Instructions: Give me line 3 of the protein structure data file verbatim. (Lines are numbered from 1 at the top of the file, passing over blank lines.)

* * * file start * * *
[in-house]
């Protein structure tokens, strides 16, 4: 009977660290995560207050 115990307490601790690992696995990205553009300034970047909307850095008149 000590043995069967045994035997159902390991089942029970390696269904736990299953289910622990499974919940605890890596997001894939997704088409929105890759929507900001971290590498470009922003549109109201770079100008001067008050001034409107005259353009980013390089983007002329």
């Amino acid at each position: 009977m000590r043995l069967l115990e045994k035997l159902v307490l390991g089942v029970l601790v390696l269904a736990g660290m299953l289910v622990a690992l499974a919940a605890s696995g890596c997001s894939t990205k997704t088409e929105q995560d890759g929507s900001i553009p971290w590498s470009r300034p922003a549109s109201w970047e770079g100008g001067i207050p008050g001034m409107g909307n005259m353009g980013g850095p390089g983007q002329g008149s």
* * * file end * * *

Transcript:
């Amino acid at each position: 009977m000590r043995l069967l115990e045994k035997l159902v307490l390991g089942v029970l601790v390696l269904a736990g660290m299953l289910v622990a690992l499974a919940a605890s696995g890596c997001s894939t990205k997704t088409e929105q995560d890759g929507s900001i553009p971290w590498s470009r300034p922003a549109s109201w970047e770079g100008g001067i207050p008050g001034m409107g909307n005259m353009g980013g850095p390089g983007q002329g008149s």